Federal Judge Grants ‘Discovery’ in Clinton Email Case

Judge cites ‘evidence of government wrong-doing, bad faith’


A second federal judge has granted discovery to a watchdog group seeking records from Hillary Clinton’s State Department, an unusual move that gives new credibility to claims that State officials intentionally evaded public records laws.

U.S. District Court Judge Royce Lamberth issued the ruling on Tuesday in response to a 2014 lawsuit by the conservative watchdog group Judicial Watch, which has been suing the State Department for documents related to the Benghazi attack.

Judge Lamberth cited "evidence of government wrong-doing" while issuing the decision.

"[W]here there is evidence of government wrong-doing and bad faith, as here, limited discovery is appropriate, even though it is exceedingly rare in FOIA cases," said Lamberth.

"Plaintiff is relying on constantly shifting admissions by the Government and the former government officials," the judge added. "Whether the State Department's actions will ultimately be determined by the Court to not be ‘acting in good faith’ remains to be seen at this time, but plaintiff is clearly entitled to discovery and a record before this Court rules on that issue."

Judicial Watch will be allowed to request testimony and documents during the discovery phase to help the court determine whether there was an intentional effort by federal officials to circumvent the Freedom of Information Act.

This is the second time in recent weeks that a federal judge has granted discovery in a Clinton-related public records case. U.S. District Court Judge Emmett Sullivan approved discovery in another Judicial Watch lawsuit.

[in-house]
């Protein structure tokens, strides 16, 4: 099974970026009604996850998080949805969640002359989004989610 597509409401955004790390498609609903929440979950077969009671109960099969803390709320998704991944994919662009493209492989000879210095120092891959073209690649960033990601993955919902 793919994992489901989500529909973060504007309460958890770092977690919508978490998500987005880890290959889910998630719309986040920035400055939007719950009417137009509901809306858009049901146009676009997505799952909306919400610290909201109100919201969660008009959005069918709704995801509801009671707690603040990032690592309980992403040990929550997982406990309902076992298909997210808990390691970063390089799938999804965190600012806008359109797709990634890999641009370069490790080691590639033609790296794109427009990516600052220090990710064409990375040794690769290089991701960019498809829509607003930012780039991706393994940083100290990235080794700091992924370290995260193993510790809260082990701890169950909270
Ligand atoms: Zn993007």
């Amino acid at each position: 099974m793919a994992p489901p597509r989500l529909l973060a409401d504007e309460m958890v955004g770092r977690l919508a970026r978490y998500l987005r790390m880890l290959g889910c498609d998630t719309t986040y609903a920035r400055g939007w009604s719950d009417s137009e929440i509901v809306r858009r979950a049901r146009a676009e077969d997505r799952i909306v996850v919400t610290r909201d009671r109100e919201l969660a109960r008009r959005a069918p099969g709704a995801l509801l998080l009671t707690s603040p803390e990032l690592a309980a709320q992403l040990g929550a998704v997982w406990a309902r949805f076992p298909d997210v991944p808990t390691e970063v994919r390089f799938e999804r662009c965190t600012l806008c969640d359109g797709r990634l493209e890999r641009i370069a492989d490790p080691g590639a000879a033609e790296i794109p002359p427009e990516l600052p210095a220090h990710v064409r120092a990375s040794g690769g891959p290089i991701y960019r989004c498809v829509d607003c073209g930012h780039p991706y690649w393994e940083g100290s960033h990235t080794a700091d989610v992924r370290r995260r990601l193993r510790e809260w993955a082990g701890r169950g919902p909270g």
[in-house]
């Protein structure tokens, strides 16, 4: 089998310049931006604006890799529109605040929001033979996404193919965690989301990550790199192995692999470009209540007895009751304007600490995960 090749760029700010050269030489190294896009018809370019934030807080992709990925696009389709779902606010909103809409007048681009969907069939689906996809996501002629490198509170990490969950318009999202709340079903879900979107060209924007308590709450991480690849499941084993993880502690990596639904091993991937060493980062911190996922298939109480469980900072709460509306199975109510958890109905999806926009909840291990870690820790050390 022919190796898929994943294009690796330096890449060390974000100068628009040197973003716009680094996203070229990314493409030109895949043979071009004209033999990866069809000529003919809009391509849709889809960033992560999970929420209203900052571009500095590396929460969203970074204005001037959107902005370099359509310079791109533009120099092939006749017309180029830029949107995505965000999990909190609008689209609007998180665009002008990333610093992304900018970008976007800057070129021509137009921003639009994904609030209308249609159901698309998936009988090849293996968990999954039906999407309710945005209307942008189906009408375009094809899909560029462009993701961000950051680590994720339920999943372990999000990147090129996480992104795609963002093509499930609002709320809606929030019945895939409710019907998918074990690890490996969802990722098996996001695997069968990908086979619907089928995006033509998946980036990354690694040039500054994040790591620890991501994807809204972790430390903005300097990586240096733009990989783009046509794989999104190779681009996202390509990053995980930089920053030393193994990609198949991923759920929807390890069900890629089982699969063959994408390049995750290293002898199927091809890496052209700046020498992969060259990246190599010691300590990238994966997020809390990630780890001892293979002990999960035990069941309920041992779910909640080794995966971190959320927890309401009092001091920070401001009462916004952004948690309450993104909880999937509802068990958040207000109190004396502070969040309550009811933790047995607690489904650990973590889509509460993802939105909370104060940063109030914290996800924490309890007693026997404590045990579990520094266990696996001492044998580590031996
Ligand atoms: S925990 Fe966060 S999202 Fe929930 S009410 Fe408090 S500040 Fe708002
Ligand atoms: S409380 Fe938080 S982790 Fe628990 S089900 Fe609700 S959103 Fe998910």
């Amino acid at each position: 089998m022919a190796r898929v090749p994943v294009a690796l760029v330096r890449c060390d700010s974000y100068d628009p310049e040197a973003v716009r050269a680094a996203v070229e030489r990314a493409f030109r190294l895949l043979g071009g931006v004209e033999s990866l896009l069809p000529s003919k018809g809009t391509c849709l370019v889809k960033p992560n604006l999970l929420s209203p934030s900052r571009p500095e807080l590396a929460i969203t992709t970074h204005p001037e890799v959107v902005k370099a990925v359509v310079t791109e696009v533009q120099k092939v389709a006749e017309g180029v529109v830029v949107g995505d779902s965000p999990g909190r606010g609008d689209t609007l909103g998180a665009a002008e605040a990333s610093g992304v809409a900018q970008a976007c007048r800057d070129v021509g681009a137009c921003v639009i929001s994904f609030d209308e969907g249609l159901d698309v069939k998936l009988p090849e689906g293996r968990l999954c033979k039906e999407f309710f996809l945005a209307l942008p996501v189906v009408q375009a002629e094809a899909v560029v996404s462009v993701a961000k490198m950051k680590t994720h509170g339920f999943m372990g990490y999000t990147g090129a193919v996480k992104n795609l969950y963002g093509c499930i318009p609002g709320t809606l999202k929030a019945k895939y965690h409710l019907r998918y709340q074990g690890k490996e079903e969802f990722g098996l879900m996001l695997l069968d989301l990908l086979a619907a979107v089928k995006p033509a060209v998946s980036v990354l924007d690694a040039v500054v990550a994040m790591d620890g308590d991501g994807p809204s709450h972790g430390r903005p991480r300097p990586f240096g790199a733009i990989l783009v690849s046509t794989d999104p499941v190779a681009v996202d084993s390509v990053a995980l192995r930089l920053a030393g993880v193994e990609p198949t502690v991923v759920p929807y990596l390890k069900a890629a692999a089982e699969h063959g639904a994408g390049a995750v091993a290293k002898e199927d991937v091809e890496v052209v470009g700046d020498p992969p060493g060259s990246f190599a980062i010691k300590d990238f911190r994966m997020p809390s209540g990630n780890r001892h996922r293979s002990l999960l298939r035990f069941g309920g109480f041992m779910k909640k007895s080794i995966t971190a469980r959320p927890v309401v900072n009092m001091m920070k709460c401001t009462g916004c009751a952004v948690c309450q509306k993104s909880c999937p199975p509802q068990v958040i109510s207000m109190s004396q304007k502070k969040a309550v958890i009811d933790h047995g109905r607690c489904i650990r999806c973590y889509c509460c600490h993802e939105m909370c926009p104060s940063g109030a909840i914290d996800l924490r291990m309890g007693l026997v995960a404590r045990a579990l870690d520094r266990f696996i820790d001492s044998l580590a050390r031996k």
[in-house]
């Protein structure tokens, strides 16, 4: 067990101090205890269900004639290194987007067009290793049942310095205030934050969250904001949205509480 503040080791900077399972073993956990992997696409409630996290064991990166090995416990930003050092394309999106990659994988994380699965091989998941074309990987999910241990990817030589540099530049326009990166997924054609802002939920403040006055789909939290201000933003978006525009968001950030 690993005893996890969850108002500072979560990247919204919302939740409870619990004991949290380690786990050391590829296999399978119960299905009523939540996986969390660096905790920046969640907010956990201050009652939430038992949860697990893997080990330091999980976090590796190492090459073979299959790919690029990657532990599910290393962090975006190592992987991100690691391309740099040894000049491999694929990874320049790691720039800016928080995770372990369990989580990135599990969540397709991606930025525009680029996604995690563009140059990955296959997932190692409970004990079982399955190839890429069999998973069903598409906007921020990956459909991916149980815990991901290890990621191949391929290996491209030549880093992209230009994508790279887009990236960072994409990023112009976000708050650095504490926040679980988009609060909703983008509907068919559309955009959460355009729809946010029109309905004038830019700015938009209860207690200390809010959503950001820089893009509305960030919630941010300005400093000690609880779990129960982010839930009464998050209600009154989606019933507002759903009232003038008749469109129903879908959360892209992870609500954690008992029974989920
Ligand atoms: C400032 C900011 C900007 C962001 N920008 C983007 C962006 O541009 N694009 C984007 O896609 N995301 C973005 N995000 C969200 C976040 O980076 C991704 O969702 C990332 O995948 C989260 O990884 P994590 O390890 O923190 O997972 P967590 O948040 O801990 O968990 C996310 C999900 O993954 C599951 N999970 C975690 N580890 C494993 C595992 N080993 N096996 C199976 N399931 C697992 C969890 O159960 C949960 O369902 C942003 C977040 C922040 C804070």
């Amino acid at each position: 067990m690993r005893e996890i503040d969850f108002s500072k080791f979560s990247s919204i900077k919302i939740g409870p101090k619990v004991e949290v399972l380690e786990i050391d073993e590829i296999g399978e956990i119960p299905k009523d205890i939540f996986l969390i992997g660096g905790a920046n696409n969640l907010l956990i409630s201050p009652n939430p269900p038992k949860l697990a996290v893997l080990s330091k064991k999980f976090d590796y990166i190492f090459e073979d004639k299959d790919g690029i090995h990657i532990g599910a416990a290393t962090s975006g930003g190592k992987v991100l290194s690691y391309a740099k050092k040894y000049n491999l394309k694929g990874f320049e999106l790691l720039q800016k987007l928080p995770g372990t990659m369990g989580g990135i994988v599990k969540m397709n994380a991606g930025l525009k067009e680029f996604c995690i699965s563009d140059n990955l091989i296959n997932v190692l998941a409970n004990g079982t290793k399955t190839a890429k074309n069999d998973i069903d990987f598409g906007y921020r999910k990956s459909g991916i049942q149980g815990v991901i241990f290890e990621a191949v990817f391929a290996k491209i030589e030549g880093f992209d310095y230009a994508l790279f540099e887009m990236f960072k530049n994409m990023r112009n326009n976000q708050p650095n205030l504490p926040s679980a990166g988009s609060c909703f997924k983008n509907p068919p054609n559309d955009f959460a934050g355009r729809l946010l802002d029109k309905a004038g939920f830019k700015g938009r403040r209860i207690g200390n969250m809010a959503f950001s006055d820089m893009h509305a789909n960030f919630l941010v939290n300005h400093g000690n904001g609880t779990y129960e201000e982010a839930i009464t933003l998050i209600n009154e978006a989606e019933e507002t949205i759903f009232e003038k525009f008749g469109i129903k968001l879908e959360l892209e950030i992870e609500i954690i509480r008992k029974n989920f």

In the Judge Sullivan case, Judicial Watch has asked to depose top aides to Hillary Clinton, including Huma Abedin and Cheryl Mills, about record-keeping efforts and Clinton’s use of a private email server. The court is scheduled to rule on the proposal after April 15.

A spokesperson for Judicial Watch said the group is still determining what to request in its second discovery plan.

"This remarkable decision will allow Judicial Watch to explore the shifting stories and misrepresentations made by the Obama State Department and its current and former employees," said Judicial Watch president Tom Fitton in a statement on Tuesday. "This Benghazi litigation first uncovered the Clinton email scandal, so it is good to have discovery in this lawsuit which may help the American people find out why our effort to get Benghazi answers was thwarted by Clinton’s email games."

Alana Goodman   Email | Full Bio | RSS
Alana Goodman is a staff writer for the Washington Free Beacon. Prior to joining the Beacon, she was assistant online editor at Commentary. She has written for the Weekly Standard, the New York Post and the Washington Examiner. Goodman graduated from the University of Massachusetts in 2010, and lives in Washington, D.C. Her Twitter handle is @alanagoodman. Her email address is goodman@freebeacon.com.

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